Researchers from Switzerland, the US and Israel discovered a new way to efficiently split the water molecule into hydrogen and oxygen using sunlight and small particles of rust. The study published in the latest issue of Nature Materials brings new hopes for cheap and efficient hydrogen production.
The small particles, referred to as “champion nanoparticles” of haematite (crystalline iron oxide, or rust), are a few billionths of a meter in size. They are grown on top of an electrode, and resemble the shape of a cauliflower. Once placed in water and exposed to sunlight in a photoelectrochemical cell, the particles trigger the formation of hydrogen gas bubbles.
The electrons inside the haematite structure interact with the edges of grains of the particles. The movement of these electrons is much more efficient when the particles are positioned correctly and have no grain boundaries.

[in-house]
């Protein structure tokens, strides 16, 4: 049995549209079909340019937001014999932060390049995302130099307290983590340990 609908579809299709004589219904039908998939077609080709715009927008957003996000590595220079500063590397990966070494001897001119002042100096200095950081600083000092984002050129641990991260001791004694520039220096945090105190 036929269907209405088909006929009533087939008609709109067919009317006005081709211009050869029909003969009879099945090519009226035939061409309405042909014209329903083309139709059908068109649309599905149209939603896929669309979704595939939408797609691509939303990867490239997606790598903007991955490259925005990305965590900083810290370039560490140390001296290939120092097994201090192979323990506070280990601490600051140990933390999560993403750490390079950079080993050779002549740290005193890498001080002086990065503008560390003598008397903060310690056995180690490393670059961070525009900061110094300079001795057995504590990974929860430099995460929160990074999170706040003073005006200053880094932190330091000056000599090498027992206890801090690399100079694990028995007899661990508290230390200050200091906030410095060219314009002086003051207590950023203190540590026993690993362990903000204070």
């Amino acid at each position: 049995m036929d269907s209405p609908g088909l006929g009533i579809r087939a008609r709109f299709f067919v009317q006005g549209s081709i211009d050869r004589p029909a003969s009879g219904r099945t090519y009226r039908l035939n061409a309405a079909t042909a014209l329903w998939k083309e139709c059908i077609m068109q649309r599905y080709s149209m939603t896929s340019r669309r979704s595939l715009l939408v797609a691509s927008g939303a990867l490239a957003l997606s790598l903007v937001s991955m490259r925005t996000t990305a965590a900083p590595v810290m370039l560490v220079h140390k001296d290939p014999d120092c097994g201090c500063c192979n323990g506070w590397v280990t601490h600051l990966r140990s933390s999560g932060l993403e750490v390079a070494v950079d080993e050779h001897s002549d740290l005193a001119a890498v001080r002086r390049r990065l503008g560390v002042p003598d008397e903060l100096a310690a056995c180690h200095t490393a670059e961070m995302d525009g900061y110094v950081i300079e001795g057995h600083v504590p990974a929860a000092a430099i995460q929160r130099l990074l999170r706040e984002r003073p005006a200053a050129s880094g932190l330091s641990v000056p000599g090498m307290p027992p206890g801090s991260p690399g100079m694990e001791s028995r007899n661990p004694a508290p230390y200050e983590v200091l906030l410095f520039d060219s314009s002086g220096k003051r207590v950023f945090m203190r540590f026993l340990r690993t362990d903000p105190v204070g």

Scott Warren and Michael Graetzel from the University of Lausanne, Switzerland, the founders of the champion nanoparticles, managed to increase the effectiveness of their new photoelectrochemical cell, by optimizing the process through which the water water is split, and the energy from the sun is captured and stored in the form of hydrogen.
The scientists claim that their method is cheap and efficient, considering the low cost and great abundance of the material involved. They also point out that the produced hydrogen can be easily stored and transported.